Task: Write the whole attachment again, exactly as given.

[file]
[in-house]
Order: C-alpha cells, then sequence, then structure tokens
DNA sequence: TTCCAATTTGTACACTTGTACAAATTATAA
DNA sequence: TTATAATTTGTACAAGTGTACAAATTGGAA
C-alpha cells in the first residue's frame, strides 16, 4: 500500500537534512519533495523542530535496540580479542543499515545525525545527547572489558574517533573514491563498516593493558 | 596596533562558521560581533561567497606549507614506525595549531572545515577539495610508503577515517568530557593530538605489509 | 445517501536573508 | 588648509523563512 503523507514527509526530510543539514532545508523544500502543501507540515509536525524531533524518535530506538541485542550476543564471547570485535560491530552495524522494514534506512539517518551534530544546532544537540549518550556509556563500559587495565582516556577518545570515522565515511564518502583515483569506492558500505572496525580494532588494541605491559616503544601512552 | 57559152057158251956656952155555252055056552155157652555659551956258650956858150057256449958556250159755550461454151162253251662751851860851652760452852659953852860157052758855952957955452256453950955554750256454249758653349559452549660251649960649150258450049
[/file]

[in-house]
Order: C-alpha cells, then sequence, then structure tokens
DNA sequence: TTCCAATTTGTACACTTGTACAAATTATAA
DNA sequence: TTATAATTTGTACAAGTGTACAAATTGGAA
C-alpha cells in the first residue's frame, strides 16, 4: 500500500537534512519533495523542530535496540580479542543499515545525525545527547572489558574517533573514491563498516593493558 | 596596533562558521560581533561567497606549507614506525595549531572545515577539495610508503577515517568530557593530538605489509 | 445517501536573508 | 588648509523563512 503523507514527509526530510543539514532545508523544500502543501507540515509536525524531533524518535530506538541485542550476543564471547570485535560491530552495524522494514534506512539517518551534530544546532544537540549518550556509556563500559587495565582516556577518545570515522565515511564518502583515483569506492558500505572496525580494532588494541605491559616503544601512552 | 57559152057158251956656952155555252055056552155157652555659551956258650956858150057256449958556250159755550461454151162253251662751851860851652760452852659953852860157052758855952957955452256453950955554750256454249758653349559452549660251649960649150258450049